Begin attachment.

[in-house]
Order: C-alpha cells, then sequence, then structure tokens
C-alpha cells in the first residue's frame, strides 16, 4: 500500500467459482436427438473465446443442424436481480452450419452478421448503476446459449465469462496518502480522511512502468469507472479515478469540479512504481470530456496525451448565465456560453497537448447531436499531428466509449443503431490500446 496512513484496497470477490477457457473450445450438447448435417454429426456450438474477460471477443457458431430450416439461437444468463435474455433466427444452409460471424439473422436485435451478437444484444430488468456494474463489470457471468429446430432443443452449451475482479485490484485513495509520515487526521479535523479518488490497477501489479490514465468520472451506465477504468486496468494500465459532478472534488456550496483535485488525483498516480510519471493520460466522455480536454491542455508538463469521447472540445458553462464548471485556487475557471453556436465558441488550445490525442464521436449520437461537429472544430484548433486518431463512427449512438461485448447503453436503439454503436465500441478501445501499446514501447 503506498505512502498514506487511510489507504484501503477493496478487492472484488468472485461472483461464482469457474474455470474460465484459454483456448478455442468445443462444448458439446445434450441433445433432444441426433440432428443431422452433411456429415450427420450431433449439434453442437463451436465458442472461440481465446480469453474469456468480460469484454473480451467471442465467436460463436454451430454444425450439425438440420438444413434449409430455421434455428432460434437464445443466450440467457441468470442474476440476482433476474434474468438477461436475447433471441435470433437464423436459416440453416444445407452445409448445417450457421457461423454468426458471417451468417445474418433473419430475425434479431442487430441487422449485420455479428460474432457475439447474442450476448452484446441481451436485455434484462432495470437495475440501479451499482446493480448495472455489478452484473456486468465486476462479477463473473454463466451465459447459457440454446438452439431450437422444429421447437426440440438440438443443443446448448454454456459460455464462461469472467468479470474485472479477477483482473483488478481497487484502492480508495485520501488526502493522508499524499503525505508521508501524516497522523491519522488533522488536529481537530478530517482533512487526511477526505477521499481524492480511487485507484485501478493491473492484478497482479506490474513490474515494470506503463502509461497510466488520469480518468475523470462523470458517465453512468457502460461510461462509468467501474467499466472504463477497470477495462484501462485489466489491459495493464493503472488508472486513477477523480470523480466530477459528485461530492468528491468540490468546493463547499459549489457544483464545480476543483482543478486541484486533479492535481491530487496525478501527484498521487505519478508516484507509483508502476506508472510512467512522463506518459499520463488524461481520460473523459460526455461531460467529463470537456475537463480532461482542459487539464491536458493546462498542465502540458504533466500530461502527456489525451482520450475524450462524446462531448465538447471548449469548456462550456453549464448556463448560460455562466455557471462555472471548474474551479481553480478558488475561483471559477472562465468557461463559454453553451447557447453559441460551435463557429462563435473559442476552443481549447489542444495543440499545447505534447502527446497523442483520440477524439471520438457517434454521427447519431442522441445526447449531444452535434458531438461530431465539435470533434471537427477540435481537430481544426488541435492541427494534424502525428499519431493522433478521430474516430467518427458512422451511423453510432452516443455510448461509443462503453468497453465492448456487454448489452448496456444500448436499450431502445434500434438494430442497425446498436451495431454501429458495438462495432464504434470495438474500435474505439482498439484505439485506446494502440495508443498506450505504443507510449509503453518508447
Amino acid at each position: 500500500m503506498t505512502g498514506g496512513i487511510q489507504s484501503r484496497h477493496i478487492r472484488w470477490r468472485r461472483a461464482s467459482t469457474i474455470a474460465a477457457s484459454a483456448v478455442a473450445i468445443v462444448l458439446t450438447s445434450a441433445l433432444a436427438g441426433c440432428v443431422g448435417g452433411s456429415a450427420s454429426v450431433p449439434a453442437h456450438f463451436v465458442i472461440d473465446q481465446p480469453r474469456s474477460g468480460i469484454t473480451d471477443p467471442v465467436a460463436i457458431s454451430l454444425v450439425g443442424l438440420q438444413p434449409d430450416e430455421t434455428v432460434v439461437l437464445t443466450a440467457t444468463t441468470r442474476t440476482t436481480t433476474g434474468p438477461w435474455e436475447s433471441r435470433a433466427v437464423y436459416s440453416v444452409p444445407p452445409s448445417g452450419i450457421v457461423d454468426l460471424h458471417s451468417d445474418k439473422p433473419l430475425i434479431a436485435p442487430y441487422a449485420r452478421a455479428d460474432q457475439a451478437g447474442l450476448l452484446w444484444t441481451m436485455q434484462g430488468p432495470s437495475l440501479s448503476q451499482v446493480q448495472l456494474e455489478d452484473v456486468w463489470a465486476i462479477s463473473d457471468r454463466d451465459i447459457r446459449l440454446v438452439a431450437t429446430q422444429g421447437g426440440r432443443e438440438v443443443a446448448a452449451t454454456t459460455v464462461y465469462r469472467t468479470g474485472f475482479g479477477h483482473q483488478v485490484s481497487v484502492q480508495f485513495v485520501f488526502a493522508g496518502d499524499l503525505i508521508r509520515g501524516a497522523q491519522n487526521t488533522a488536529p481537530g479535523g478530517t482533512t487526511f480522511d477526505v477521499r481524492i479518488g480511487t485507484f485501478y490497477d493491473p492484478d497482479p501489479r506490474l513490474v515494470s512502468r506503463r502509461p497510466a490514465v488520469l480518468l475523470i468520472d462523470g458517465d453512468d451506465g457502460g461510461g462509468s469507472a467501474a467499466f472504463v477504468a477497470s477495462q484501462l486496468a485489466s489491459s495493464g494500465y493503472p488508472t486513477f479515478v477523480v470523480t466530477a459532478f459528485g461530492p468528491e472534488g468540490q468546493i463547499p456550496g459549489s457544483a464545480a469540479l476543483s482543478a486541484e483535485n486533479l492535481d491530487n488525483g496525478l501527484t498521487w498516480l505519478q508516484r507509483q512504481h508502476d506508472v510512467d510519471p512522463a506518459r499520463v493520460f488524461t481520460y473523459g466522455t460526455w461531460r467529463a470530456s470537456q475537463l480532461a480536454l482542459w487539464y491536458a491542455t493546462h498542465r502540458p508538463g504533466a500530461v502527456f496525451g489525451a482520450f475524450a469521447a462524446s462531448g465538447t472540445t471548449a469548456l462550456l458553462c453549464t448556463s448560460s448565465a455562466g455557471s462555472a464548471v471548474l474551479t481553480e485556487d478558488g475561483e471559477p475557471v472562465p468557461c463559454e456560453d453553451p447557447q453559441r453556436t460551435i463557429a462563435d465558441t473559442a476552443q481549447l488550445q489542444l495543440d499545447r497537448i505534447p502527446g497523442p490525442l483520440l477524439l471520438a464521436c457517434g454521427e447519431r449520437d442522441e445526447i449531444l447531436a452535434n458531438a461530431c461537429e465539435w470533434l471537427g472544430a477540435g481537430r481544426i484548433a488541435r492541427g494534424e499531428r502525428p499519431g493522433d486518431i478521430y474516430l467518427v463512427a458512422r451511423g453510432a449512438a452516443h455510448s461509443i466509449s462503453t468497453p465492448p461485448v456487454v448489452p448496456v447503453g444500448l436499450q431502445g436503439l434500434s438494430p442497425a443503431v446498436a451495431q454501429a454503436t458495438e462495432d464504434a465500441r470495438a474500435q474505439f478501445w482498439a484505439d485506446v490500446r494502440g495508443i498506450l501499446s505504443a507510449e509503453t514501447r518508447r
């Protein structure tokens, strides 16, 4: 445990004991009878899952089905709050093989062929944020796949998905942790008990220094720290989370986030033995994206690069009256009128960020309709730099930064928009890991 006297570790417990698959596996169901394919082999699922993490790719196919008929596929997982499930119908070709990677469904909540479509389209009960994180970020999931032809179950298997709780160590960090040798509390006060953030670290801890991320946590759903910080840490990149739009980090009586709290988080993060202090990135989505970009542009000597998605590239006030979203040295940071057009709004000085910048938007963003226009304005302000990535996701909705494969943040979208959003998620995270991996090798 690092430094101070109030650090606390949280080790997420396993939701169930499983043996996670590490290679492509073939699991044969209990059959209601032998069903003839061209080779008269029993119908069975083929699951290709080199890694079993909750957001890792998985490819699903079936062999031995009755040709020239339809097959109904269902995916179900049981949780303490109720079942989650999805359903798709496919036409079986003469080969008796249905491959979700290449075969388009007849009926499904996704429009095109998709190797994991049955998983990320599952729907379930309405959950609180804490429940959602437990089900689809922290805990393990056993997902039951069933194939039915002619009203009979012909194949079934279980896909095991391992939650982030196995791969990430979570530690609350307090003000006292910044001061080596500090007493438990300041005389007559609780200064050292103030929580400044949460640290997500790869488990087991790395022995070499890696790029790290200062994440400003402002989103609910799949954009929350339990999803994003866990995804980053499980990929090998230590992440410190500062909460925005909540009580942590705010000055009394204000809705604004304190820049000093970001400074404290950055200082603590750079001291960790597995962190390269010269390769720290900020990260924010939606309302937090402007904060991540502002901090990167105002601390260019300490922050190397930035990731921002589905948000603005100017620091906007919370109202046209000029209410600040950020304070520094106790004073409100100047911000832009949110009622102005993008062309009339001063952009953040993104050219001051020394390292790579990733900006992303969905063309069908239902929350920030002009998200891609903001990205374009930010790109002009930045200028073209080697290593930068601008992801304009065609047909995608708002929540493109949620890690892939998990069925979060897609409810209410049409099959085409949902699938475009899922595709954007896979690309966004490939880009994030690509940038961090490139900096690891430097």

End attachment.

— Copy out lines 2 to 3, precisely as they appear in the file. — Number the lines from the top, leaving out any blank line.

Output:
Order: C-alpha cells, then sequence, then structure tokens
C-alpha cells in the first residue's frame, strides 16, 4: 500500500467459482436427438473465446443442424436481480452450419452478421448503476446459449465469462496518502480522511512502468469507472479515478469540479512504481470530456496525451448565465456560453497537448447531436499531428466509449443503431490500446 496512513484496497470477490477457457473450445450438447448435417454429426456450438474477460471477443457458431430450416439461437444468463435474455433466427444452409460471424439473422436485435451478437444484444430488468456494474463489470457471468429446430432443443452449451475482479485490484485513495509520515487526521479535523479518488490497477501489479490514465468520472451506465477504468486496468494500465459532478472534488456550496483535485488525483498516480510519471493520460466522455480536454491542455508538463469521447472540445458553462464548471485556487475557471453556436465558441488550445490525442464521436449520437461537429472544430484548433486518431463512427449512438461485448447503453436503439454503436465500441478501445501499446514501447 503506498505512502498514506487511510489507504484501503477493496478487492472484488468472485461472483461464482469457474474455470474460465484459454483456448478455442468445443462444448458439446445434450441433445433432444441426433440432428443431422452433411456429415450427420450431433449439434453442437463451436465458442472461440481465446480469453474469456468480460469484454473480451467471442465467436460463436454451430454444425450439425438440420438444413434449409430455421434455428432460434437464445443466450440467457441468470442474476440476482433476474434474468438477461436475447433471441435470433437464423436459416440453416444445407452445409448445417450457421457461423454468426458471417451468417445474418433473419430475425434479431442487430441487422449485420455479428460474432457475439447474442450476448452484446441481451436485455434484462432495470437495475440501479451499482446493480448495472455489478452484473456486468465486476462479477463473473454463466451465459447459457440454446438452439431450437422444429421447437426440440438440438443443443446448448454454456459460455464462461469472467468479470474485472479477477483482473483488478481497487484502492480508495485520501488526502493522508499524499503525505508521508501524516497522523491519522488533522488536529481537530478530517482533512487526511477526505477521499481524492480511487485507484485501478493491473492484478497482479506490474513490474515494470506503463502509461497510466488520469480518468475523470462523470458517465453512468457502460461510461462509468467501474467499466472504463477497470477495462484501462485489466489491459495493464493503472488508472486513477477523480470523480466530477459528485461530492468528491468540490468546493463547499459549489457544483464545480476543483482543478486541484486533479492535481491530487496525478501527484498521487505519478508516484507509483508502476506508472510512467512522463506518459499520463488524461481520460473523459460526455461531460467529463470537456475537463480532461482542459487539464491536458493546462498542465502540458504533466500530461502527456489525451482520450475524450462524446462531448465538447471548449469548456462550456453549464448556463448560460455562466455557471462555472471548474474551479481553480478558488475561483471559477472562465468557461463559454453553451447557447453559441460551435463557429462563435473559442476552443481549447489542444495543440499545447505534447502527446497523442483520440477524439471520438457517434454521427447519431442522441445526447449531444452535434458531438461530431465539435470533434471537427477540435481537430481544426488541435492541427494534424502525428499519431493522433478521430474516430467518427458512422451511423453510432452516443455510448461509443462503453468497453465492448456487454448489452448496456444500448436499450431502445434500434438494430442497425446498436451495431454501429458495438462495432464504434470495438474500435474505439482498439484505439485506446494502440495508443498506450505504443507510449509503453518508447